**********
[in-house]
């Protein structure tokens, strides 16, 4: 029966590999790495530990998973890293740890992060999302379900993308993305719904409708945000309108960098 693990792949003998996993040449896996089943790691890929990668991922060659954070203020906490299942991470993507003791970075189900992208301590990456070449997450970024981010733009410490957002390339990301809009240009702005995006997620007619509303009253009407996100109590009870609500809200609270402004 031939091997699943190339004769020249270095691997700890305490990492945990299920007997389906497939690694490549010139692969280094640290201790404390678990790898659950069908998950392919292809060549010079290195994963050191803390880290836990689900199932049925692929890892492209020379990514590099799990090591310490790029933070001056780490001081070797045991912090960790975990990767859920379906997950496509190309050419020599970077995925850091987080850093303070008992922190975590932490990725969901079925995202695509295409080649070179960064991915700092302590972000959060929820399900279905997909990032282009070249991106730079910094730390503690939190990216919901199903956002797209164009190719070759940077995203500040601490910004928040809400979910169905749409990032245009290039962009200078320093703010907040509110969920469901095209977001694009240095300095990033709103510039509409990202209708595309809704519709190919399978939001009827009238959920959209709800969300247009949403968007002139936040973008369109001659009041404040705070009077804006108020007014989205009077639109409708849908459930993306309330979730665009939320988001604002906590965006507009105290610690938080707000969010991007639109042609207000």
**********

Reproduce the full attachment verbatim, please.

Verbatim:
[in-house]
């Protein structure tokens, strides 16, 4: 029966590999790495530990998973890293740890992060999302379900993308993305719904409708945000309108960098 693990792949003998996993040449896996089943790691890929990668991922060659954070203020906490299942991470993507003791970075189900992208301590990456070449997450970024981010733009410490957002390339990301809009240009702005995006997620007619509303009253009407996100109590009870609500809200609270402004 031939091997699943190339004769020249270095691997700890305490990492945990299920007997389906497939690694490549010139692969280094640290201790404390678990790898659950069908998950392919292809060549010079290195994963050191803390880290836990689900199932049925692929890892492209020379990514590099799990090591310490790029933070001056780490001081070797045991912090960790975990990767859920379906997950496509190309050419020599970077995925850091987080850093303070008992922190975590932490990725969901079925995202695509295409080649070179960064991915700092302590972000959060929820399900279905997909990032282009070249991106730079910094730390503690939190990216919901199903956002797209164009190719070759940077995203500040601490910004928040809400979910169905749409990032245009290039962009200078320093703010907040509110969920469901095209977001694009240095300095990033709103510039509409990202209708595309809704519709190919399978939001009827009238959920959209709800969300247009949403968007002139936040973008369109001659009041404040705070009077804006108020007014989205009077639109409708849908459930993306309330979730665009939320988001604002906590965006507009105290610690938080707000969010991007639109042609207000």